Drove all day from Colby KS to Mobridge SD. It sucked. I "chased" the southern storm from a long ways away and could see a few overshooting tops on it. Overshooting tops have never meant much to me as most storms have them if you are far away. It was a piece of garbage on radar the entire time I could see them and the anvil was quite fuzzy. The whole drive during the time I could see the tower I thought for sure this was going to be the one that pisses me off by not getting to it in time and finally missing a real tornadic storm. Not in 2006 I guess! Finally near Mobridge I said screw it and stopped to take some road pictures. I wish I had just done more landscape photography on the way. I guess that was the nice part. I really do love the sandhill and these areas of SD. I was in cool landscapes all afternoon. Some of the not so main highways can be scary on hot days with no cell signals and 70 miles between "towns"...along with little to no traffic on them. Oh yeah this reminds me. Somewhere south of Merriman NE in western Cherry county I saw something I thought was a deer cross the road ahead of me aways. I get up there and look in the tall grass for it and see what must have been one big grey coyote. I thought wolf at first until I did a little googling on wolves in Nebrsaka. Sadly enough that was probably the highlight of the day.

Hopefully today is better.
Great chase day in the Bismarck area today. First time in ND. It is obvious I need to chase up here more often. Sampled several marginal supercell storms that were very photogenic. Lots of cloud striations, inflow bands, mammatus, lightning, and beautiful vistas. Saw storms go up from the first towers. It was nice being part of the inflow and seeing so many chasers that I know. Now this is what chasing is all about. Aahh, yes. TM
Started the day in Rapid City, SD and took I90 to US 83 to I94 into Bismarck. Arrived in Bismarck around 3:30PM. The connection between our phone and laptop broke so made a quick stop to Radio Shack...... fixed the issue and headed north on 83 as the cu started to go up. Stopped at a Lewis and Clark interpretive center.... FYI they actually have an internet computer inside the building that the public can use.

Sat there for a while, then as the storms were going up SW of Bismarck we kicked south a little to Wilton, ND to watch the storm go up and hope that something else would go up north along the front in the better enviornment.

When it became clear that the storm to our south was what we would be chasing we kicked over to the road along the Missouri and let the storm come to us..... Saw some mammatus clouds but the storm was weakening....

Moved to the storm that came up just south of Bismarck... and hung on that one as it came through down. Sat inbetween that one and the one that was hailing across the river in Sioux County hoping that either one would amount to anything. We heard a report on the radio that there was a funnel cloud spotted at 6N 5E of Bismarck on the northern storm so came back north to Bismarck as the sun was setting. Nothing was doing so we called it a night.
It was a fantastic chase day if you like lightning and structure. This day had no shortage of that. The inflow dominated the storms almost the whole day. We were able to keep up with them from birth to death. The last storm in the very broken line was very impressive. The nearly constant anvil crawlers and intermittent CG's made for some great photo-ops. I was able to take some of my best lightning/structure shots of the chase trip. I still need a tornado!!! My trip ends soon as I follow the system east with Nick, Kurt, and Dr. Flescher. I would just like to thank Dan once again for this opportunity. I have enjoyed myself to the fullest.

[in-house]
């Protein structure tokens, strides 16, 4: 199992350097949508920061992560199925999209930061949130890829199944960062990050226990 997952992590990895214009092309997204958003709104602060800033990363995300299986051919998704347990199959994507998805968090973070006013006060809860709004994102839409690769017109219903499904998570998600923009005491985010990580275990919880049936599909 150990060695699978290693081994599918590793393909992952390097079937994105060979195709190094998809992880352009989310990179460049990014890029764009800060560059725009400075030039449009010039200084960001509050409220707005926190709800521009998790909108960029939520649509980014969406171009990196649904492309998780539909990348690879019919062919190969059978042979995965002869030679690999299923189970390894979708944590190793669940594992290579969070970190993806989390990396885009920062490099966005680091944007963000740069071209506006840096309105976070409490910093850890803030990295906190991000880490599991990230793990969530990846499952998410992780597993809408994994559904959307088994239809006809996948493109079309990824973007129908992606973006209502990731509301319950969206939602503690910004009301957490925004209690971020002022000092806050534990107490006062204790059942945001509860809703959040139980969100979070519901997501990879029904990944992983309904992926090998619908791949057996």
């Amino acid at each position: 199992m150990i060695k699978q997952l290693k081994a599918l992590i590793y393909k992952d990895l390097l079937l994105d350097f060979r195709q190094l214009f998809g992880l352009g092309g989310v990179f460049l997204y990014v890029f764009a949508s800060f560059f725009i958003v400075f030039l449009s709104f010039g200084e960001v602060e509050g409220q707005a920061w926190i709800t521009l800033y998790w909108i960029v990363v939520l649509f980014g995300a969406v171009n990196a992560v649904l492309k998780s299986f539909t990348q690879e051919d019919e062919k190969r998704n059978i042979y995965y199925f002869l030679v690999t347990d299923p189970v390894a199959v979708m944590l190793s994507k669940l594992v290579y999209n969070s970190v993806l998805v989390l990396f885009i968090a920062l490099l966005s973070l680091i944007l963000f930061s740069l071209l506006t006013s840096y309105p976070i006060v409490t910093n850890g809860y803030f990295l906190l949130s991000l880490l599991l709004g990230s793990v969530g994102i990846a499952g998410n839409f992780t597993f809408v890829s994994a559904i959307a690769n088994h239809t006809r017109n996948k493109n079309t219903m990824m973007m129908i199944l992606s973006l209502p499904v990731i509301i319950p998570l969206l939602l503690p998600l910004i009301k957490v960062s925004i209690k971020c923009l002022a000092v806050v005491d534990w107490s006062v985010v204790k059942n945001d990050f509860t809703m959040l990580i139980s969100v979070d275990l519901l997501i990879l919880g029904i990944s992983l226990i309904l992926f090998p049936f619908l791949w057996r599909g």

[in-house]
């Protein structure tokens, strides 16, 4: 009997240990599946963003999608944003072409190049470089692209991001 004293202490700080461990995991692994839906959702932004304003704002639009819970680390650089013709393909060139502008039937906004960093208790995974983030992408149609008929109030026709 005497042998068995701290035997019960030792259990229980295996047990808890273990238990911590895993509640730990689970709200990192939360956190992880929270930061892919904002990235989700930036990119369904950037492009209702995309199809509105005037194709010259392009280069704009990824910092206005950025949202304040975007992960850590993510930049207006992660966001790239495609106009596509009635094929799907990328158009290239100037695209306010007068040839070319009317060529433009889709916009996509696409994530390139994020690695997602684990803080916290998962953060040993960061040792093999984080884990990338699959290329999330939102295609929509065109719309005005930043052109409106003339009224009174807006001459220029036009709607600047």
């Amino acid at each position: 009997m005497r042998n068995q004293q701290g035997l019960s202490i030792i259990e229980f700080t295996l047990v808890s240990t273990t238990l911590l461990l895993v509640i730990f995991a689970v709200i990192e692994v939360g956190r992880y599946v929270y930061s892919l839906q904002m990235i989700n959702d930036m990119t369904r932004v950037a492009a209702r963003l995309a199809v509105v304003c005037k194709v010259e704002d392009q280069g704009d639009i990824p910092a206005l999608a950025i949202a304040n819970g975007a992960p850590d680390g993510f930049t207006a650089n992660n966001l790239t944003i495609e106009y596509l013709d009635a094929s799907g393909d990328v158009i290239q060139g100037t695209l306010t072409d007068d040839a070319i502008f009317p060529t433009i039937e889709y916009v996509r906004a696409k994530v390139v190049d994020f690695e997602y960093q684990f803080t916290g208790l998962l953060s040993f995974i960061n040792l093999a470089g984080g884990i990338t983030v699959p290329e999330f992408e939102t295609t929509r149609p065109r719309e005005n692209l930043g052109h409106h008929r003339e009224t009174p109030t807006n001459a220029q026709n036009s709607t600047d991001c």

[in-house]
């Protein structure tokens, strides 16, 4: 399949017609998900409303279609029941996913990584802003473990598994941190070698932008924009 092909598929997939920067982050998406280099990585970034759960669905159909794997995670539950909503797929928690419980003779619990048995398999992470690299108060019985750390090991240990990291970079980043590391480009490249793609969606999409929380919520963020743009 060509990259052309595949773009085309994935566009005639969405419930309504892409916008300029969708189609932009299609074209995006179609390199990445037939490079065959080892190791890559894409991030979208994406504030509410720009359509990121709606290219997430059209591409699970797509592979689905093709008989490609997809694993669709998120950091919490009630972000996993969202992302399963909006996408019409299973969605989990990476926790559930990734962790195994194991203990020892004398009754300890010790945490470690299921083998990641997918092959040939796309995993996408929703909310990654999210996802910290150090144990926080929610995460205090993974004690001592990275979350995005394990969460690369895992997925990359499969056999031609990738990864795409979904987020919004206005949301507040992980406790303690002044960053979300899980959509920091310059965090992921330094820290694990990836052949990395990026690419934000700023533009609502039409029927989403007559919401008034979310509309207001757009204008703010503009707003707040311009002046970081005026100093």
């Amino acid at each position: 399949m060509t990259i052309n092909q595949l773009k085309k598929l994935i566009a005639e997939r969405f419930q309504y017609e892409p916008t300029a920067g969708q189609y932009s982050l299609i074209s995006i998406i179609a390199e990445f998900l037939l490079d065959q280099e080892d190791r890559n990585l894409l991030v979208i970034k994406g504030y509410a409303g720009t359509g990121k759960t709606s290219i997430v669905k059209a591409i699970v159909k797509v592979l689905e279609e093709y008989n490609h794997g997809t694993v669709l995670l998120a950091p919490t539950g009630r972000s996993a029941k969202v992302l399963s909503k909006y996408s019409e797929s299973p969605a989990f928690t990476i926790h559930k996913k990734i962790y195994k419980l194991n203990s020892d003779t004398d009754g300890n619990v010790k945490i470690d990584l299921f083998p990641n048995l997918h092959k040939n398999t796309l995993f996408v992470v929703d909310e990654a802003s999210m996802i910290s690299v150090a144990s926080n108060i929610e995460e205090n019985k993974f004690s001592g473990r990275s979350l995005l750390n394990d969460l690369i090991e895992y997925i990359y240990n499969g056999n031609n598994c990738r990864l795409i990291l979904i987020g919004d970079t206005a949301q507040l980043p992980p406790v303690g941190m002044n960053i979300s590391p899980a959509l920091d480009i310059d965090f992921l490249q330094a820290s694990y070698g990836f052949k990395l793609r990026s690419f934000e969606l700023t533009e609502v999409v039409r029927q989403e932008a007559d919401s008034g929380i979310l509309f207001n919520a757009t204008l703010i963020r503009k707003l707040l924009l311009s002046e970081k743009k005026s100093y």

My pics will be up soon.


Video Clip, WMV 22MB:

Chased in the Bismarck, ND area on Saturday afternoon. Started east of Bismarck on I-94 watching turkey towers struggle, then finally break through and get things going. Moved north of Bismarck to watch the first few cells struggle, then dropped back southeast to our original starting point where a new cluster of convection was getting organized. We stopped just north of I-94 to watch the nicely sunset-backlit precip and base with blue-white lightning. To our distant southwest, a storm with a long, well-defined inflow tail got our attention. With light fading, we caught up to the remnants of the southern storm as a new updraft organized to its west. This new cell, heading straight north for Bismarck, also developed great structure with a large, tapered inflow tail, smooth base and dense precip shafts.

As the daylight faded, this storm put on quite a show of nearly constant intracloud 'anvil zits' lightning with the vibrant, saturated colors of sunset and twilight in the background. Every once in a while, a powerful CG arced to ground in the forward flank precip. What an amazing storm! We filled our videotapes and memory cards with this awesome spectacle, as it gave us plenty of time to get every shot we wanted. At one point we observed a shallow wall cloud and RFD slot. The precip core glowed bright orange as it moved over the Bismarck city lights.

More screen grabs:




What would a chase trip be without a crisis:


After we were done with the storm, we started heading for Bismarck for the night when my car lurched, then stalled. It would not restart. Possible engine problems of an unknown origin, unfortunately nothing that can be fixed without a mechanic. After two hours of waiting, the AAA tow truck arrived and took us to the Bismarck Ford dealer. Of course, it was Saturday night on Memorial Day weekend, meaning we are going to become temporary North Dakota residents until at least Tuesday. Needless to say, this puts a premature end to our chase trip.

Unless we run into storms on our way home, Saturday was our final chase of the 2006 Plains season. The Bismarck storm IMO made our trip, and was as good as a tornado for me - so to me, the trip is by no means a failure.
They're nothing spectacular, but I've uploaded my photos this afternoon from Saturday afternoon/evening's chase through the Devils Lake basin...

I desperately need a lens hood (or a better lens, altogether!) and need to learn how to better shoot with the polarizing filter on... *grin


No storms, but I was still chasing. Perhaps it is somewhat entertaining.


All the states I had driven by I forgot to get the state sign pose thing going on. Ok, so SDS was kicking in and a bit of insanity from the miles.


Almost stepped on this guy in my sandals while looking for a better photo op.

A few others here: